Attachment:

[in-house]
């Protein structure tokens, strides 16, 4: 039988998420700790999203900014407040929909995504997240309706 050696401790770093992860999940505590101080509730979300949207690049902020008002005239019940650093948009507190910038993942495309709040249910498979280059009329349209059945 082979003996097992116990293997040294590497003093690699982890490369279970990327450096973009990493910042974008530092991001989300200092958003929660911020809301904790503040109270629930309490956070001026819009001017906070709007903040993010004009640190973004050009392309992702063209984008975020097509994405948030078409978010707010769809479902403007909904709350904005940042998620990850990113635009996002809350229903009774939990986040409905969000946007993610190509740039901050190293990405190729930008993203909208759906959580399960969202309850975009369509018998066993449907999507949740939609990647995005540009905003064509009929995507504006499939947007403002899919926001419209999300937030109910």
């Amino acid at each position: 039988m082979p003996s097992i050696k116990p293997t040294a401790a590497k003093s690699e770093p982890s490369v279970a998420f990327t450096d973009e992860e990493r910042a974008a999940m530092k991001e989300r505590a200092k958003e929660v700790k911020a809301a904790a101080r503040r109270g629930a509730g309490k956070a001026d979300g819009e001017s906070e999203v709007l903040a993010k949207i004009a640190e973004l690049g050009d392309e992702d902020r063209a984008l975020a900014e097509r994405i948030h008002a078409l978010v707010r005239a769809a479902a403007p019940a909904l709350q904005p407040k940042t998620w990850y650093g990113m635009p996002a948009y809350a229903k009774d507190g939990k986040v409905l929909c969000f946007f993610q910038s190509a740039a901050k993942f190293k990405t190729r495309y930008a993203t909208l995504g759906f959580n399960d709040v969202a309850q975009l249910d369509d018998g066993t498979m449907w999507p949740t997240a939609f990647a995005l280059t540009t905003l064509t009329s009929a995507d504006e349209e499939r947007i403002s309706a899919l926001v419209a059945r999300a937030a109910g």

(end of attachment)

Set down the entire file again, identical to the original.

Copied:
[in-house]
């Protein structure tokens, strides 16, 4: 039988998420700790999203900014407040929909995504997240309706 050696401790770093992860999940505590101080509730979300949207690049902020008002005239019940650093948009507190910038993942495309709040249910498979280059009329349209059945 082979003996097992116990293997040294590497003093690699982890490369279970990327450096973009990493910042974008530092991001989300200092958003929660911020809301904790503040109270629930309490956070001026819009001017906070709007903040993010004009640190973004050009392309992702063209984008975020097509994405948030078409978010707010769809479902403007909904709350904005940042998620990850990113635009996002809350229903009774939990986040409905969000946007993610190509740039901050190293990405190729930008993203909208759906959580399960969202309850975009369509018998066993449907999507949740939609990647995005540009905003064509009929995507504006499939947007403002899919926001419209999300937030109910």
């Amino acid at each position: 039988m082979p003996s097992i050696k116990p293997t040294a401790a590497k003093s690699e770093p982890s490369v279970a998420f990327t450096d973009e992860e990493r910042a974008a999940m530092k991001e989300r505590a200092k958003e929660v700790k911020a809301a904790a101080r503040r109270g629930a509730g309490k956070a001026d979300g819009e001017s906070e999203v709007l903040a993010k949207i004009a640190e973004l690049g050009d392309e992702d902020r063209a984008l975020a900014e097509r994405i948030h008002a078409l978010v707010r005239a769809a479902a403007p019940a909904l709350q904005p407040k940042t998620w990850y650093g990113m635009p996002a948009y809350a229903k009774d507190g939990k986040v409905l929909c969000f946007f993610q910038s190509a740039a901050k993942f190293k990405t190729r495309y930008a993203t909208l995504g759906f959580n399960d709040v969202a309850q975009l249910d369509d018998g066993t498979m449907w999507p949740t997240a939609f990647a995005l280059t540009t905003l064509t009329s009929a995507d504006e349209e499939r947007i403002s309706a899919l926001v419209a059945r999300a937030a109910g």